Mistich: Since working on this project with John and the faculty at WVU, I've become rather interested in this myself. Being in public media at West Virginia Public Broadcasting, we're always looking for (at least) two key things from our audience: engagement and membership. I'm in the process of developing a project that hopes to intersect sensor journalism with community engagement — as well as find a way to bring in revenue for the station. In my mind, it would be something where members of our audience would "sponsor a sensor."

This would be an opportunity for them to become a member, help West Virginia Public Broadcasting's newsroom collect data and also engage with the project. From the very start they would have literally "bought in" to that project. My thinking is that they will feel empowered to take care in the data collection process and also engage with the project by sharing via word of mouth and online. This wouldn't necessarily have to focus on water quality. It could be air quality around fracking sites or a whole host of other possibilities. But with Flint exploding on the national spotlight and other issues in the minds of our audience, it's difficult not to believe there's room for more on the subject of water quality.

Are there plans to expand the program? Where do you hope to go next? What would you do with more funding?

Coester: I'd like to be able to continue to iterate on the sensors themselves — like John Keefe's texting hack. We were looking at some potential beacon use, which could enable some different ways of collecting data. I'd love to see a very large deployment of the sensors, state or region-wide, with live-streaming data over a period of time. I'd also like to expand what we've learned in this work into some of the emerging air quality sensors.

Mistich: Right now we are working on a digitally-immersive recap of the process of deploying the sensors and showing what we learned. There are also a lot of interesting background stories about water quality in West Virginia that provide a great deal of context as to why this experiment is important here — from acid mine drainage, to the Elk River spill in 2014 and all sorts of other issues. In Morgantown and the surrounding area, there's a lot of natural gas development and drilling happening, so even right along the m River there's a story. Packaging all of this up and putting it out will be a great payoff.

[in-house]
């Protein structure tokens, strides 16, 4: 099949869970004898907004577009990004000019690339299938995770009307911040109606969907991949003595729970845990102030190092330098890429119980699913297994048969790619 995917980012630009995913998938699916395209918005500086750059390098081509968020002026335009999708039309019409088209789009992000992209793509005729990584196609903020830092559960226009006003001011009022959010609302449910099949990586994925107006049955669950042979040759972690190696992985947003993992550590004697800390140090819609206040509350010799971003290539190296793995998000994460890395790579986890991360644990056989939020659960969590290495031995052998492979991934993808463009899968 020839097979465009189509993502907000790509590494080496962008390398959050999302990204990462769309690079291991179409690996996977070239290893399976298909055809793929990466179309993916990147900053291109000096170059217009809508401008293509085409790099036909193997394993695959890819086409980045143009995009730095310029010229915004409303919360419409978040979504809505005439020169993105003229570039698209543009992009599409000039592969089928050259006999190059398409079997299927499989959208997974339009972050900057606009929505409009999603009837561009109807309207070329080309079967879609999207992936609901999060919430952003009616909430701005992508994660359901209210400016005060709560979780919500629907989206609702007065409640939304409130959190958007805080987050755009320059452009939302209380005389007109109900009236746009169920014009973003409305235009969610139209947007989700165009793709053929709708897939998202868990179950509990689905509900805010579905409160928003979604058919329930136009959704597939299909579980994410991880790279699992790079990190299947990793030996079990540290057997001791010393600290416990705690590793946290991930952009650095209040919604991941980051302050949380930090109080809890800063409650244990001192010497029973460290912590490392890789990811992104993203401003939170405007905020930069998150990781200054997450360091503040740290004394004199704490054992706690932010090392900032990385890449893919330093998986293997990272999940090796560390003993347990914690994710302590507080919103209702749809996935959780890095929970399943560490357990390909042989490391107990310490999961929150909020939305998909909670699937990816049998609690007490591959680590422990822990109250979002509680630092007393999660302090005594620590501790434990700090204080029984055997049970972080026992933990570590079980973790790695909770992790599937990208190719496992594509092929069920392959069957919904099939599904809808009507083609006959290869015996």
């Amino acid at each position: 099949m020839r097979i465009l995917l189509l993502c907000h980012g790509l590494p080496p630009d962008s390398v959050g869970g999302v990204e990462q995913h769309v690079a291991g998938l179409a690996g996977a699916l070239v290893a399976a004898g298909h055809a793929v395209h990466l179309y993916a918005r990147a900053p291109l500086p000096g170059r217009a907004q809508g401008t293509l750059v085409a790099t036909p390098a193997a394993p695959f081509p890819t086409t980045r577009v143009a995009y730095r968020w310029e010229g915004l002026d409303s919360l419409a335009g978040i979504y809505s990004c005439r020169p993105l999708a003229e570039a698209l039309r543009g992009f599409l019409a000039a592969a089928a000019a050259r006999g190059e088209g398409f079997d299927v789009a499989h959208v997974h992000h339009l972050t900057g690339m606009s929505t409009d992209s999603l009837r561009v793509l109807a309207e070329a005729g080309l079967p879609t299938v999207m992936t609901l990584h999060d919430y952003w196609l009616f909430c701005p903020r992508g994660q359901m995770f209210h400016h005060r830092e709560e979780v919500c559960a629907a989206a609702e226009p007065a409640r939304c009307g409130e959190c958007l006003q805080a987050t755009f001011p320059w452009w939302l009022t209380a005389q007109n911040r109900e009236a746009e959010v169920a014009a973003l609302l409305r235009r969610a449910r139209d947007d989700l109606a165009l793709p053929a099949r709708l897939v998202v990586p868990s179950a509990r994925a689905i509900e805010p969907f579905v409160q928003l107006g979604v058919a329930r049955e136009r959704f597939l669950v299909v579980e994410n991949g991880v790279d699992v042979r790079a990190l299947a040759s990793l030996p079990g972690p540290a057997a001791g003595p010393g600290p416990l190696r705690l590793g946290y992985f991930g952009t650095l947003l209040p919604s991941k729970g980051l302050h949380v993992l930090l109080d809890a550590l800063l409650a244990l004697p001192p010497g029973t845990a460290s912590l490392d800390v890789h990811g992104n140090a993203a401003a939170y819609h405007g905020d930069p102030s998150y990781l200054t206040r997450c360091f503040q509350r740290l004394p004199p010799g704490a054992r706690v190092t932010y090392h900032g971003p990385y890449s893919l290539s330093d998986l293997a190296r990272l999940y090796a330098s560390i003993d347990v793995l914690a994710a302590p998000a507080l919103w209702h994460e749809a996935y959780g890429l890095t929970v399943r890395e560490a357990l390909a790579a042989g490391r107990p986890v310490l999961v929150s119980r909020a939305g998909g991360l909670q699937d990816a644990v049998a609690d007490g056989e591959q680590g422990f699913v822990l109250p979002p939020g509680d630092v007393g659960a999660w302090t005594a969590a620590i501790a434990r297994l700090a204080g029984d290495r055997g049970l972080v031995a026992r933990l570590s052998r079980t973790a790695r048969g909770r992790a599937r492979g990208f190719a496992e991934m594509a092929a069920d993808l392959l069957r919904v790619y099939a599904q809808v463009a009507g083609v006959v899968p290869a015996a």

With more funding, I think it would really just become more and more sophisticated. From the nuts and bolts of the design of the project to how you present the data collected. With more money, you could ensure the integrity of the sensors as they're being deployed and, once you're finished collecting data, there'd be an opportunity to hire a knock-out developer to help show off what you had discovered.

I see this work as the epitome of what public media should be. But it's not the only sensor journalism project out there. What other projects have caught your eyes recently, and where do you look to for inspiration?

Keefe: Amy Schmitz Weiss at San Diego State University did some great work with journalism students who did air monitoring.

Travis Hartman did some great work in Columbia, Missouri around sound pollution.

They, Matt Waite and I did a presentation about our work last year for NICAR.

Coester: Some of the dataviz work coming out of the methane crisis in Southern California has been fascinating and a source of inspiration.

Mistich: John of course did a great project at WNYC on cicadas a while back. To me, that's still really inspiring. There've also been projects at Kent State and Florida State using sensors for water quality projects. Others are tackling issues around air quality. I think it's safe to say we'll see a lot of experiments and investigations using sensors in the future of journalism and I hope this isn't the last of which I'll be a part.

This was also a really nice way for two public radio stations to collaborate together. What did you learn by working together and what would you tell other stations who wanted to pursue a collaborative project together?